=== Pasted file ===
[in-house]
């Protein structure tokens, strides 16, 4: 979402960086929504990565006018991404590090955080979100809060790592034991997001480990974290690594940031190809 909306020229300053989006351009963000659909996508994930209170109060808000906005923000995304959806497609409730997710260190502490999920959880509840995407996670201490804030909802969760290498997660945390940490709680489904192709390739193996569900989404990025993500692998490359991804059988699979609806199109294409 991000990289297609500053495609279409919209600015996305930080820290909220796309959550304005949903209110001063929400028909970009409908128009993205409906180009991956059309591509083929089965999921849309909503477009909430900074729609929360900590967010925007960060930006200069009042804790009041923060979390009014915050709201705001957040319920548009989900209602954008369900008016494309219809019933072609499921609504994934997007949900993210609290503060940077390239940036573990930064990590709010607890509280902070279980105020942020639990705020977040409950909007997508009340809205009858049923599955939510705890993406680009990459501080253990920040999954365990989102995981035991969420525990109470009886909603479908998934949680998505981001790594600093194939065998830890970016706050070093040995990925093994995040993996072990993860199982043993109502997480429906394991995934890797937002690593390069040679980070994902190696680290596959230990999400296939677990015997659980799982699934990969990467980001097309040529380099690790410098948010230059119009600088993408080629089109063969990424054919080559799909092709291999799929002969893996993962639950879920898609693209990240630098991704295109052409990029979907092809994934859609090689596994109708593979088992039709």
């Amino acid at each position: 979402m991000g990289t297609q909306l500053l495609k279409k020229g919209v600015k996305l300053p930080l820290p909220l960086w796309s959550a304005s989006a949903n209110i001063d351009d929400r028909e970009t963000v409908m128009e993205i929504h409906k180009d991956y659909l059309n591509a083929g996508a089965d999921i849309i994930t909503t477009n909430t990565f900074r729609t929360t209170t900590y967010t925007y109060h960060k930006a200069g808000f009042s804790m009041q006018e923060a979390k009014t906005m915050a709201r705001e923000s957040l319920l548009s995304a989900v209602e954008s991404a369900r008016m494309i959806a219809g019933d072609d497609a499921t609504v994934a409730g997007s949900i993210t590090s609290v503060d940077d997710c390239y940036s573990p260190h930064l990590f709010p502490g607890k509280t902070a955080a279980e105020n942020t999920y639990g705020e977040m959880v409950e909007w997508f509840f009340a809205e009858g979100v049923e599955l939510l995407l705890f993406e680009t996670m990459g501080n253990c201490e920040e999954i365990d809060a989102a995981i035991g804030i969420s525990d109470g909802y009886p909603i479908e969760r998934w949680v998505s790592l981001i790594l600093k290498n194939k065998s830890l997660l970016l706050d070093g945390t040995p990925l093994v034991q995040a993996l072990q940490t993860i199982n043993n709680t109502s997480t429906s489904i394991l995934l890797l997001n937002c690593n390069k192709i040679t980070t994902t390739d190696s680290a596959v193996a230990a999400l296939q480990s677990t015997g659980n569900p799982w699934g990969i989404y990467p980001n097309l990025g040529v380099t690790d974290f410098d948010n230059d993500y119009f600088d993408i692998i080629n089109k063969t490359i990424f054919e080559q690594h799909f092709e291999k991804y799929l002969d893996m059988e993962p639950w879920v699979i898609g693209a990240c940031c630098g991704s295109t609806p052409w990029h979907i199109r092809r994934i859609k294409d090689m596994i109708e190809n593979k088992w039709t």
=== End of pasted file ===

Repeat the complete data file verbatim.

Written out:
[in-house]
């Protein structure tokens, strides 16, 4: 979402960086929504990565006018991404590090955080979100809060790592034991997001480990974290690594940031190809 909306020229300053989006351009963000659909996508994930209170109060808000906005923000995304959806497609409730997710260190502490999920959880509840995407996670201490804030909802969760290498997660945390940490709680489904192709390739193996569900989404990025993500692998490359991804059988699979609806199109294409 991000990289297609500053495609279409919209600015996305930080820290909220796309959550304005949903209110001063929400028909970009409908128009993205409906180009991956059309591509083929089965999921849309909503477009909430900074729609929360900590967010925007960060930006200069009042804790009041923060979390009014915050709201705001957040319920548009989900209602954008369900008016494309219809019933072609499921609504994934997007949900993210609290503060940077390239940036573990930064990590709010607890509280902070279980105020942020639990705020977040409950909007997508009340809205009858049923599955939510705890993406680009990459501080253990920040999954365990989102995981035991969420525990109470009886909603479908998934949680998505981001790594600093194939065998830890970016706050070093040995990925093994995040993996072990993860199982043993109502997480429906394991995934890797937002690593390069040679980070994902190696680290596959230990999400296939677990015997659980799982699934990969990467980001097309040529380099690790410098948010230059119009600088993408080629089109063969990424054919080559799909092709291999799929002969893996993962639950879920898609693209990240630098991704295109052409990029979907092809994934859609090689596994109708593979088992039709």
């Amino acid at each position: 979402m991000g990289t297609q909306l500053l495609k279409k020229g919209v600015k996305l300053p930080l820290p909220l960086w796309s959550a304005s989006a949903n209110i001063d351009d929400r028909e970009t963000v409908m128009e993205i929504h409906k180009d991956y659909l059309n591509a083929g996508a089965d999921i849309i994930t909503t477009n909430t990565f900074r729609t929360t209170t900590y967010t925007y109060h960060k930006a200069g808000f009042s804790m009041q006018e923060a979390k009014t906005m915050a709201r705001e923000s957040l319920l548009s995304a989900v209602e954008s991404a369900r008016m494309i959806a219809g019933d072609d497609a499921t609504v994934a409730g997007s949900i993210t590090s609290v503060d940077d997710c390239y940036s573990p260190h930064l990590f709010p502490g607890k509280t902070a955080a279980e105020n942020t999920y639990g705020e977040m959880v409950e909007w997508f509840f009340a809205e009858g979100v049923e599955l939510l995407l705890f993406e680009t996670m990459g501080n253990c201490e920040e999954i365990d809060a989102a995981i035991g804030i969420s525990d109470g909802y009886p909603i479908e969760r998934w949680v998505s790592l981001i790594l600093k290498n194939k065998s830890l997660l970016l706050d070093g945390t040995p990925l093994v034991q995040a993996l072990q940490t993860i199982n043993n709680t109502s997480t429906s489904i394991l995934l890797l997001n937002c690593n390069k192709i040679t980070t994902t390739d190696s680290a596959v193996a230990a999400l296939q480990s677990t015997g659980n569900p799982w699934g990969i989404y990467p980001n097309l990025g040529v380099t690790d974290f410098d948010n230059d993500y119009f600088d993408i692998i080629n089109k063969t490359i990424f054919e080559q690594h799909f092709e291999k991804y799929l002969d893996m059988e993962p639950w879920v699979i898609g693209a990240c940031c630098g991704s295109t609806p052409w990029h979907i199109r092809r994934i859609k294409d090689m596994i109708e190809n593979k088992w039709t």